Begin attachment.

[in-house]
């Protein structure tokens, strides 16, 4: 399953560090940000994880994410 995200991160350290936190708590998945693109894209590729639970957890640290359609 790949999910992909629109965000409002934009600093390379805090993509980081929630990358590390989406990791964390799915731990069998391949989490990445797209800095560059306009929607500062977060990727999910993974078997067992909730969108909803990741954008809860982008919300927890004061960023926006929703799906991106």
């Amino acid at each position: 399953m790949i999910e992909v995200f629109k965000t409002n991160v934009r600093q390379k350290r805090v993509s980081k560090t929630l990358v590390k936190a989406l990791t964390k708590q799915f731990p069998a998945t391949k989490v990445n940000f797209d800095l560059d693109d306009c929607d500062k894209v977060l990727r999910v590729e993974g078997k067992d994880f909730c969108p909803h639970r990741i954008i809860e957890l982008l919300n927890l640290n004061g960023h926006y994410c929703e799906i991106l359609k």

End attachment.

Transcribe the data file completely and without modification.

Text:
[in-house]
């Protein structure tokens, strides 16, 4: 399953560090940000994880994410 995200991160350290936190708590998945693109894209590729639970957890640290359609 790949999910992909629109965000409002934009600093390379805090993509980081929630990358590390989406990791964390799915731990069998391949989490990445797209800095560059306009929607500062977060990727999910993974078997067992909730969108909803990741954008809860982008919300927890004061960023926006929703799906991106």
């Amino acid at each position: 399953m790949i999910e992909v995200f629109k965000t409002n991160v934009r600093q390379k350290r805090v993509s980081k560090t929630l990358v590390k936190a989406l990791t964390k708590q799915f731990p069998a998945t391949k989490v990445n940000f797209d800095l560059d693109d306009c929607d500062k894209v977060l990727r999910v590729e993974g078997k067992d994880f909730c969108p909803h639970r990741i954008i809860e957890l982008l919300n927890l640290n004061g960023h926006y994410c929703e799906i991106l359609k």